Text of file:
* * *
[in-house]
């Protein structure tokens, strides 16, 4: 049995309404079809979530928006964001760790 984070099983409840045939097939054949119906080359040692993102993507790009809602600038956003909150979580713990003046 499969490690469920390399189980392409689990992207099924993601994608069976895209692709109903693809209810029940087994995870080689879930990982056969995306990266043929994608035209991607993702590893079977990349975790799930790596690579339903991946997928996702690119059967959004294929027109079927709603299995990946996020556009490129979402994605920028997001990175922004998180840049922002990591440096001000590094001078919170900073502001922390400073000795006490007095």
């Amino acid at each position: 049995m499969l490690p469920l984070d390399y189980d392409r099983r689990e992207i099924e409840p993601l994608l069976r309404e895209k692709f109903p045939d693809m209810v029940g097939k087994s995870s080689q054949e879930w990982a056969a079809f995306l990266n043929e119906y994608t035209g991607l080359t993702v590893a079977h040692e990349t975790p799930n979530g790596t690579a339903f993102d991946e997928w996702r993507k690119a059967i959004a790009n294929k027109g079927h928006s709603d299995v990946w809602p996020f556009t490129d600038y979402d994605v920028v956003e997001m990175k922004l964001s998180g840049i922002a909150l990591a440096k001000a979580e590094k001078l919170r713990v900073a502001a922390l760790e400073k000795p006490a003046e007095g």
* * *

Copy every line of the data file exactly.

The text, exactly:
[in-house]
């Protein structure tokens, strides 16, 4: 049995309404079809979530928006964001760790 984070099983409840045939097939054949119906080359040692993102993507790009809602600038956003909150979580713990003046 499969490690469920390399189980392409689990992207099924993601994608069976895209692709109903693809209810029940087994995870080689879930990982056969995306990266043929994608035209991607993702590893079977990349975790799930790596690579339903991946997928996702690119059967959004294929027109079927709603299995990946996020556009490129979402994605920028997001990175922004998180840049922002990591440096001000590094001078919170900073502001922390400073000795006490007095």
């Amino acid at each position: 049995m499969l490690p469920l984070d390399y189980d392409r099983r689990e992207i099924e409840p993601l994608l069976r309404e895209k692709f109903p045939d693809m209810v029940g097939k087994s995870s080689q054949e879930w990982a056969a079809f995306l990266n043929e119906y994608t035209g991607l080359t993702v590893a079977h040692e990349t975790p799930n979530g790596t690579a339903f993102d991946e997928w996702r993507k690119a059967i959004a790009n294929k027109g079927h928006s709603d299995v990946w809602p996020f556009t490129d600038y979402d994605v920028v956003e997001m990175k922004l964001s998180g840049i922002a909150l990591a440096k001000a979580e590094k001078l919170r713990v900073a502001a922390l760790e400073k000795p006490a003046e007095g």